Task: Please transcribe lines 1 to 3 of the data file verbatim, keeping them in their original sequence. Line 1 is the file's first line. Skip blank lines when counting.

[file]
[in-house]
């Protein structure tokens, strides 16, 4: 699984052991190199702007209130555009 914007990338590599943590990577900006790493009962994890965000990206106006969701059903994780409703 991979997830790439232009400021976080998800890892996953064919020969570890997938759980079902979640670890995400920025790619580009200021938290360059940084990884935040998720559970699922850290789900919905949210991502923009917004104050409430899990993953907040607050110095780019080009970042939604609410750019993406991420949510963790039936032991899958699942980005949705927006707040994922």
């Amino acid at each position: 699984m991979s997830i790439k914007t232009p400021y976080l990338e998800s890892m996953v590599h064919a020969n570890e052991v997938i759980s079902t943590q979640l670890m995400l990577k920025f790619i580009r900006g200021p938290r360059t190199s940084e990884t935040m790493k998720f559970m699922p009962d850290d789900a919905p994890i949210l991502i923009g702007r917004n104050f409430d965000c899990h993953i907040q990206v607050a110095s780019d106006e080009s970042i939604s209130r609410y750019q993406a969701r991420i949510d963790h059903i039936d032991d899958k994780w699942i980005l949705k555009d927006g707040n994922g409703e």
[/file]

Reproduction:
[in-house]
């Protein structure tokens, strides 16, 4: 699984052991190199702007209130555009 914007990338590599943590990577900006790493009962994890965000990206106006969701059903994780409703 991979997830790439232009400021976080998800890892996953064919020969570890997938759980079902979640670890995400920025790619580009200021938290360059940084990884935040998720559970699922850290789900919905949210991502923009917004104050409430899990993953907040607050110095780019080009970042939604609410750019993406991420949510963790039936032991899958699942980005949705927006707040994922």
């Amino acid at each position: 699984m991979s997830i790439k914007t232009p400021y976080l990338e998800s890892m996953v590599h064919a020969n570890e052991v997938i759980s079902t943590q979640l670890m995400l990577k920025f790619i580009r900006g200021p938290r360059t190199s940084e990884t935040m790493k998720f559970m699922p009962d850290d789900a919905p994890i949210l991502i923009g702007r917004n104050f409430d965000c899990h993953i907040q990206v607050a110095s780019d106006e080009s970042i939604s209130r609410y750019q993406a969701r991420i949510d963790h059903i039936d032991d899958k994780w699942i980005l949705k555009d927006g707040n994922g409703e």